It's Alright Ma, I'm Only Bleeding by Bob Dylan (Performed by Rachel Miele)


Sick and desperately in debt, Simon enters a shady, if not downright dangerous, situation. He breaks his own rule and meets one of his webcam clients at their apartment. The result is a bleak, chaotic fun house of drugged up twinks and rent boys. If you've never accidentally left a Dylan record on while sick with the flu—don't. Here, Dylan's chants haunt the already creepy space. In this video Rachel Miele manages to belt Dylan's quick-fire dystopian slam poem of a song with soul while keeping true to the terrifying vibe that lives within this song.


I'll be Your Mirror by The Velvet Underground and Nico (Cover by Kimber Annie)


Thanks to his terrible experience in the sex funhouse, Simon meets his new best friend. For a moment there's a glimmer of hope in Simon's life. This is a song and a chapter about basking in the light of a special someone. It's about finding someone with whom you can be your true self. In Getting Off, that person is named Fat. In this video Kimber Annie breathes new energy into this song, giving it a little speed and heft, making it feel almost like a Violent Femmes song. Kimber Annie is one of the most impressive musicians on YouTube and she looks like a character that you wish you had written.


Children Play With Matches by Mischief Brew (Performed by Mae Danger)


Sometimes watching a person use the internet for the first time, seeing the look in their eyes as they realize the possibilities, can be like watching a kid handling his first pack of matches. This song was written by the great and dearly departed singer of Mischief Brew, Erik Petersen. Mae Danger plays this cautionary tale with childlike glee on the ukulele.


Children of God by AJJ (Performed by Adam Volpin)


Sean Bonnette of AJJ is, in my eyes, the great literary voice of today's musical landscape which is why I asked him to blurb Getting Off (and why he's got two songs on this list.) Every song he writes has the resonance and universality of a truly well-written short story. There's more vivid imagery in a single AJJ song than in all the popular music you can shake a stick at. Take the opening of this song, "In came the being born police to take the newly un-decaeased. I was the softened gaze upon a child of god. And the sky was full of teeth. Anticipating that sweet relief. I was the little engine that could I was a courtroom bomb sniffing dog." In this song Bonnette sings about a number of very specific, different living entities that exist in some post-apocalyptic world where the children all have USB ports in their arms that bleed sometimes. Despite all the humanity, they're all children of god. Whether or not you believe in a higher power, it's comforting to believe that we're connected, as if we are all some type of family. In this scene, Simon meets another lost child off Craigslist who does not give a fuck about any of that. Here, Adam Volpin wails on this sucker with a really cool accent. He really brings a new element to this cover with his off-kilter voice, all while keeping everything that makes this amazing song work and all while looking like the younger brother from Freaks and Geeks.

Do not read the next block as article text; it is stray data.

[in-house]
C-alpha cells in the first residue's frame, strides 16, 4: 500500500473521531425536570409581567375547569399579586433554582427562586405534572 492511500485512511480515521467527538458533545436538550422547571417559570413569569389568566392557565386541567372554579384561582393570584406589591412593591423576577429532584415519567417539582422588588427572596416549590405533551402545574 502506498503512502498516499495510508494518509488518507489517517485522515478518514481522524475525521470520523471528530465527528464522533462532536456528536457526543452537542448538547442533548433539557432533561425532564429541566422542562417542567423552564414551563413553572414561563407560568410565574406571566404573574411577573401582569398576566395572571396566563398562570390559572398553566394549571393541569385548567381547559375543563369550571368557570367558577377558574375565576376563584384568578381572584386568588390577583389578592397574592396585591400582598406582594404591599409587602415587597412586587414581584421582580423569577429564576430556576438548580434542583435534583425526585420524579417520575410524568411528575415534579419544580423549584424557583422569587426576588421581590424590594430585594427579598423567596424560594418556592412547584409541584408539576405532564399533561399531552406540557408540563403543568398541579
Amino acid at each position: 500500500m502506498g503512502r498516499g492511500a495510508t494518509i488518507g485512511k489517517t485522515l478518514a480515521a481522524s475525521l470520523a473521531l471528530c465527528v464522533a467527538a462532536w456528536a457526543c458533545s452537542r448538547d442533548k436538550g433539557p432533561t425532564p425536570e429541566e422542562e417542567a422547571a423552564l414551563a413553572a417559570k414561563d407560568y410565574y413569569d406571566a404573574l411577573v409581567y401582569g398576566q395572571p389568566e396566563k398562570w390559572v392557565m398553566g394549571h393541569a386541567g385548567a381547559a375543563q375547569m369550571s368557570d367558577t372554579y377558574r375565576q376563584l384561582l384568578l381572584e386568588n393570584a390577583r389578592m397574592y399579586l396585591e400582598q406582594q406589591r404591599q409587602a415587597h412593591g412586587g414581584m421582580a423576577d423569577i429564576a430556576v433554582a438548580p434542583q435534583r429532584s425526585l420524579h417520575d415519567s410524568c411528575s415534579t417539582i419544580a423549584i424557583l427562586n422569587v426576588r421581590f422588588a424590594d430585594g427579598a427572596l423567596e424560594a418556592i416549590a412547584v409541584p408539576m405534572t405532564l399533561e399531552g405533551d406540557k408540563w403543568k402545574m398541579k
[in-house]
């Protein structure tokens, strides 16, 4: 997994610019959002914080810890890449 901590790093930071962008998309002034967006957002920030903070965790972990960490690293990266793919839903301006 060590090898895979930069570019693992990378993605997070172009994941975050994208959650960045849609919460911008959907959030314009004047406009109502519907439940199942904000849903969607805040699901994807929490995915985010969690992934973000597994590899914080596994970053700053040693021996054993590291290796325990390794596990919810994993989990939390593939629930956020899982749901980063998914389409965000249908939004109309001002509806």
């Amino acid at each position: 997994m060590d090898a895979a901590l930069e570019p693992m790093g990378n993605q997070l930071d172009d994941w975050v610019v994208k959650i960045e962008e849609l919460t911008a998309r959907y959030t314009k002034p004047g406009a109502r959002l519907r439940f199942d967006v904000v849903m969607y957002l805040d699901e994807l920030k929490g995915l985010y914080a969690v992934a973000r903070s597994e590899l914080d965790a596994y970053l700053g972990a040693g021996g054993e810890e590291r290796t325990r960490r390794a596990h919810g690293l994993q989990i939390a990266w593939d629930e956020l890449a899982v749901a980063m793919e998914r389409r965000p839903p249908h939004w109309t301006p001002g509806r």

Funnel Of Love by Wanda Jackson (Performed by morkwa)


This is a song and a chapter about the inevitable. Here two strangers from different generations attempt to find some common ground before hurtling into an intimate and fumbling exchange. Wanda Jackson's song captures the foreboding that both these characters feel.  Morkwa's cover heightens the ominousness: she remains locked in an icy stare down at the camera for the entire performance. Check out this chapter at Joyland while you listen: http://www.joylandmagazine.com/regions/new-york/cookie-dough


Dean's Dream by The Dead Milkmen (Performed by Mike Scandle)


Ever driven through a neighborhood that feels exactly like the one you grew up in, even though it's clearly not? It's nice at first. Comforting. Then you quickly find yourself racing out of there feeling like you're about to get stuck forever. After crossing yet another boundary that he promised he'd never cross, Simon finds himself driving through such a neighborhood, feeling like every teacher he's ever had, every girl he's ever liked, and every bully he's ever known has a front row seat to his failure. Mike Scandle's frenzied Dead Milkmen cover will make you feel like you're racing your way out of your own suburban hell, trapped in a never-ending cul-de-sac.


Actor of Work by St. Vincent (Performed by Ema Chiswell)


St Vincent's music feels like a contradiction that somehow finds harmony. She has this ultra-classical voice that rides this weird, crunchy electronic wave. In this video, Ema Chiswell does some really creative guitar work and slathers it with deep, bluesy vocals. In this chapter, an actor attempts to act and it goes horribly wrong.